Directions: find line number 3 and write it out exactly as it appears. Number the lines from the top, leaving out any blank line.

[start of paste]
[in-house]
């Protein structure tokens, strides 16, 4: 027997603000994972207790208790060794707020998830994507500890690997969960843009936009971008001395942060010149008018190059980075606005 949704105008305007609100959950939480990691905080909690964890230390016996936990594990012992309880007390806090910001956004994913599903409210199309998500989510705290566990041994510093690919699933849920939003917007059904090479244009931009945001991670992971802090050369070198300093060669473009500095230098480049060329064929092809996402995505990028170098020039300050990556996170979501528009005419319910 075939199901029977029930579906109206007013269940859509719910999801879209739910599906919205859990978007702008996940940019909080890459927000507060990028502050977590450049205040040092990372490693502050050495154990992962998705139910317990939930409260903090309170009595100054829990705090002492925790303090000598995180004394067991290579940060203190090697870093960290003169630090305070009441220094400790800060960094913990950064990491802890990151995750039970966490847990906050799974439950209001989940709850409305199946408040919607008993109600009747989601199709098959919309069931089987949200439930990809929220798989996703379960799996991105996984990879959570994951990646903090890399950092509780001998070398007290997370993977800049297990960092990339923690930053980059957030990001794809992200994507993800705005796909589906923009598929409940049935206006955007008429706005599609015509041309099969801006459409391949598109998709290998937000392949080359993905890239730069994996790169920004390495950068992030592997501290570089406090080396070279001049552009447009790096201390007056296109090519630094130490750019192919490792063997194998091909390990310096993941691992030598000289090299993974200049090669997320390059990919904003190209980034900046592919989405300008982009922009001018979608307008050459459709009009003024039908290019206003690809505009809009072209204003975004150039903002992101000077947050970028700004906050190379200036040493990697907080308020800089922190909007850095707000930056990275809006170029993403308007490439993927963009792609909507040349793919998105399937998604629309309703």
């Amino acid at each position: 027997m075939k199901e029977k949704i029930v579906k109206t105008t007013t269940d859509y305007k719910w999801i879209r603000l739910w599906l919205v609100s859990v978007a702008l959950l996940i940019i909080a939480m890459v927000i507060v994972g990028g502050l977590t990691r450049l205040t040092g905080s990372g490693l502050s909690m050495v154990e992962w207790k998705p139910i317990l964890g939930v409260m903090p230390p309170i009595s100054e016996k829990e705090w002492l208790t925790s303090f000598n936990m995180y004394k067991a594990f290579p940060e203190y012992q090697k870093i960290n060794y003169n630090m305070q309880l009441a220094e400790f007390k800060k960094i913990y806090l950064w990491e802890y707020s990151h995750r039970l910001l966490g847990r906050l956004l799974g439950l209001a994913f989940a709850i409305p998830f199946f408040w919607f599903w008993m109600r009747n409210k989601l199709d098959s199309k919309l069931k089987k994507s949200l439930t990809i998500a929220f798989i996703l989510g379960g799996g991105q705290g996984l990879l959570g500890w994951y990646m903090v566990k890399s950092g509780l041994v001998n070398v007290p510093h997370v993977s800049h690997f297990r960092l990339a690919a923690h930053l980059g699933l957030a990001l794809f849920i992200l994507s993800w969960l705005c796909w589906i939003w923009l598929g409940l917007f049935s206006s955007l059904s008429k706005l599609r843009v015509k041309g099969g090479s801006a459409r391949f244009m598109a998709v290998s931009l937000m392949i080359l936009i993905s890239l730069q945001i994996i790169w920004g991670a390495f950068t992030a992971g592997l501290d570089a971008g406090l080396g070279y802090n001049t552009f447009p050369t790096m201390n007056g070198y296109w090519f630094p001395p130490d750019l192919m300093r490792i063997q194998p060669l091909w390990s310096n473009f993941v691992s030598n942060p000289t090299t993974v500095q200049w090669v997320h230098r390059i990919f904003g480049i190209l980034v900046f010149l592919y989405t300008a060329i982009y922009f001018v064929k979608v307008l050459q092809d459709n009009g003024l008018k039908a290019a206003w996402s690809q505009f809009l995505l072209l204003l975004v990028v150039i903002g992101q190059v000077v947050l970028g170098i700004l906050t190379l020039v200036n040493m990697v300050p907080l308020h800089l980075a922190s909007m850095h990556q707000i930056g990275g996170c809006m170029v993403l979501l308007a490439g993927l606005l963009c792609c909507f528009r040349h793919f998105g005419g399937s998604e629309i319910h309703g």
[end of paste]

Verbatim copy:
């Amino acid at each position: 027997m075939k199901e029977k949704i029930v579906k109206t105008t007013t269940d859509y305007k719910w999801i879209r603000l739910w599906l919205v609100s859990v978007a702008l959950l996940i940019i909080a939480m890459v927000i507060v994972g990028g502050l977590t990691r450049l205040t040092g905080s990372g490693l502050s909690m050495v154990e992962w207790k998705p139910i317990l964890g939930v409260m903090p230390p309170i009595s100054e016996k829990e705090w002492l208790t925790s303090f000598n936990m995180y004394k067991a594990f290579p940060e203190y012992q090697k870093i960290n060794y003169n630090m305070q309880l009441a220094e400790f007390k800060k960094i913990y806090l950064w990491e802890y707020s990151h995750r039970l910001l966490g847990r906050l956004l799974g439950l209001a994913f989940a709850i409305p998830f199946f408040w919607f599903w008993m109600r009747n409210k989601l199709d098959s199309k919309l069931k089987k994507s949200l439930t990809i998500a929220f798989i996703l989510g379960g799996g991105q705290g996984l990879l959570g500890w994951y990646m903090v566990k890399s950092g509780l041994v001998n070398v007290p510093h997370v993977s800049h690997f297990r960092l990339a690919a923690h930053l980059g699933l957030a990001l794809f849920i992200l994507s993800w969960l705005c796909w589906i939003w923009l598929g409940l917007f049935s206006s955007l059904s008429k706005l599609r843009v015509k041309g099969g090479s801006a459409r391949f244009m598109a998709v290998s931009l937000m392949i080359l936009i993905s890239l730069q945001i994996i790169w920004g991670a390495f950068t992030a992971g592997l501290d570089a971008g406090l080396g070279y802090n001049t552009f447009p050369t790096m201390n007056g070198y296109w090519f630094p001395p130490d750019l192919m300093r490792i063997q194998p060669l091909w390990s310096n473009f993941v691992s030598n942060p000289t090299t993974v500095q200049w090669v997320h230098r390059i990919f904003g480049i190209l980034v900046f010149l592919y989405t300008a060329i982009y922009f001018v064929k979608v307008l050459q092809d459709n009009g003024l008018k039908a290019a206003w996402s690809q505009f809009l995505l072209l204003l975004v990028v150039i903002g992101q190059v000077v947050l970028g170098i700004l906050t190379l020039v200036n040493m990697v300050p907080l308020h800089l980075a922190s909007m850095h990556q707000i930056g990275g996170c809006m170029v993403l979501l308007a490439g993927l606005l963009c792609c909507f528009r040349h793919f998105g005419g399937s998604e629309i319910h309703g």